After four days in the area, we made it south to Lone Pine where we discovered Mount Whitney (the highest peak in the lower 48 states at 4421 meters) was looking dry and inviting. We decided to go up and have a look. Our recon revealed a well traveled trail through light snow. The trail surface was hardpack and even dry wherever the sun hit.
With this knowledge, and a sunny forecast that had temps going to 16, we decided to have a go. But first we thought we’d give the trail a few more days to dry out. In the meantime, we headed for Death Valley.
Running Death Valley’s Telescope Peak
I had always heard that Telescope Peak was special. I had zero idea why. It came to mind when considering options away from snow. Certainly being that it looms above one of the planet’s hottest places meant that it would be a dry trail. And, with a 3366 meter summit, would be good acclimatization.
One day after checking out Whitney, we found ourselves happily discovering that Telescope Peak was one of the best trail runs we’ve ever done. Also, one of the coldest. I never thought I’d run in Death Valley in a puffy. …Or two puffies to start.
From start to finish the trail is entirely runnable. Near the top, you’ll travel among Ancient Bristlecone Pines while having vast, surreal views of Death Valley with all its many layers of heat, brown and gold. From the top, I realized the landscape I was looking at was quite likely larger than Switzerland.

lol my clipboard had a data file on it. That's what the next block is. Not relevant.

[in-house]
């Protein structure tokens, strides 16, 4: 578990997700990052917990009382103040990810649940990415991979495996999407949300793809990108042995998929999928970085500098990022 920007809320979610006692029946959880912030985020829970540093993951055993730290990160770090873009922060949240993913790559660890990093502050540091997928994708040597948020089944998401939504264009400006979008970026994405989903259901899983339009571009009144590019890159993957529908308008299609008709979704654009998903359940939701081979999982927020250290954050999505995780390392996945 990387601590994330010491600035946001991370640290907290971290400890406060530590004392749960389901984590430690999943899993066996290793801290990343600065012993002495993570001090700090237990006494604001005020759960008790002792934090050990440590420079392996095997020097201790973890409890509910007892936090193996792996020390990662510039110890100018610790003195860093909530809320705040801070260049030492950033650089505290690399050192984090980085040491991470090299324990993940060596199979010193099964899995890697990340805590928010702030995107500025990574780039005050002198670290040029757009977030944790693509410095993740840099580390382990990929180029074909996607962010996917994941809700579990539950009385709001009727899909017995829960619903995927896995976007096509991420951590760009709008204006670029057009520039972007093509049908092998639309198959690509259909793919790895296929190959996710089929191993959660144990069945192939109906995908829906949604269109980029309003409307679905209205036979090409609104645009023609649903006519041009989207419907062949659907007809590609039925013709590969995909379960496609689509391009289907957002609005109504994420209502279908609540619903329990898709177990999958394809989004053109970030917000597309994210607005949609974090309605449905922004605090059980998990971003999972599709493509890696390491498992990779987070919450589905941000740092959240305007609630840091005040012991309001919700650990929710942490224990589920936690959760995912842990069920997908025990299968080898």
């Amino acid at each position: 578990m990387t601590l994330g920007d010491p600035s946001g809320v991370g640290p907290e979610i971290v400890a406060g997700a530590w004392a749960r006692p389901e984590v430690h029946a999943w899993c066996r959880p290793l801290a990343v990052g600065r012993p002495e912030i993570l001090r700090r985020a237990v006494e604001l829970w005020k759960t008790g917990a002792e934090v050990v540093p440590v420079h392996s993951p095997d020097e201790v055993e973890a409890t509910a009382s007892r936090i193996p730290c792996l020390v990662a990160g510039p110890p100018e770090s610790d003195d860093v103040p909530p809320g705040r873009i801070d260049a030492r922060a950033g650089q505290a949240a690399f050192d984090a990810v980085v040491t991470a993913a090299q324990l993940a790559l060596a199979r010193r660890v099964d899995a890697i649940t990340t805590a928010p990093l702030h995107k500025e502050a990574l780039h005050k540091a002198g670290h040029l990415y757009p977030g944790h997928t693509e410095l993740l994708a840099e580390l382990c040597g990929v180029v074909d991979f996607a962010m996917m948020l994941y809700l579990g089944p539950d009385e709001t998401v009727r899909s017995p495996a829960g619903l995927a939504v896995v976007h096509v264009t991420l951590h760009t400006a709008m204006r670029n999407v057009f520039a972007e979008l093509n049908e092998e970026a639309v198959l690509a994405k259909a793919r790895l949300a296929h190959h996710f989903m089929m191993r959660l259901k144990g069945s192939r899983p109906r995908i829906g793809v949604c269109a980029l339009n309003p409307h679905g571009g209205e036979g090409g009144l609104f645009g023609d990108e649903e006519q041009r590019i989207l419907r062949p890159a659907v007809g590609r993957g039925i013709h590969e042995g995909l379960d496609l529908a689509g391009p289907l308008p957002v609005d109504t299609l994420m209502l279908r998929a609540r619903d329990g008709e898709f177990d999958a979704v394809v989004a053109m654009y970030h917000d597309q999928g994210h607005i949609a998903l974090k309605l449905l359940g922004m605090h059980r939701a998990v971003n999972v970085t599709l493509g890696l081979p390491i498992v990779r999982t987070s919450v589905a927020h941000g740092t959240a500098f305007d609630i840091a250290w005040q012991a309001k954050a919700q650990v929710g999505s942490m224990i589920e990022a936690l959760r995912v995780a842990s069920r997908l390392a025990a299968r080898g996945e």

Up to this point, we had been running every day. While our efforts were never massive or fast, we did have to consider Kim’s condition. She hadn’t been in real mountain terrain for a year, and her body had been through hell fighting cancer. She’d been warned by many doctors that there’d be no shortage of surprises from what chemo left in its wake. But stoke, we discovered, goes a long way. She turned her attention to Whitney. Her first Sierra summit after cancer treatment was going to be the highest of them all.
Running Mount Whitney
On the first morning of winter, we set out at 6:45 with headlamps lighting the way. At the very last minute, our great friend Hjordis Rickert joined us, our one and only occasional companion during the entire 6 weeks on the road.
While drought is the last thing California needs, we appreciated it as we made our way through forest, past Consultation Lake, Trail Camp and to the infamous switchbacks. Up to this point the trail had been easy going thanks to little snow and lots of prior feet stomping the way. But now we faced a long climb in dark, frozen shadows and deeper snow. The one concern we had for the day was that our feet would freeze on the switchbacks and then never recover at higher elevation. Thankfully, with our continual movement and distracting fun conversation, this never became a reality. Instead, we quickly made our way to Trail Crest at 4150 meters where we happily pulled over the pass and into brilliantly warm sunshine. The trail to the summit stretched lazily out on the ridge beyond, almost entirely dry. We picked up the pace.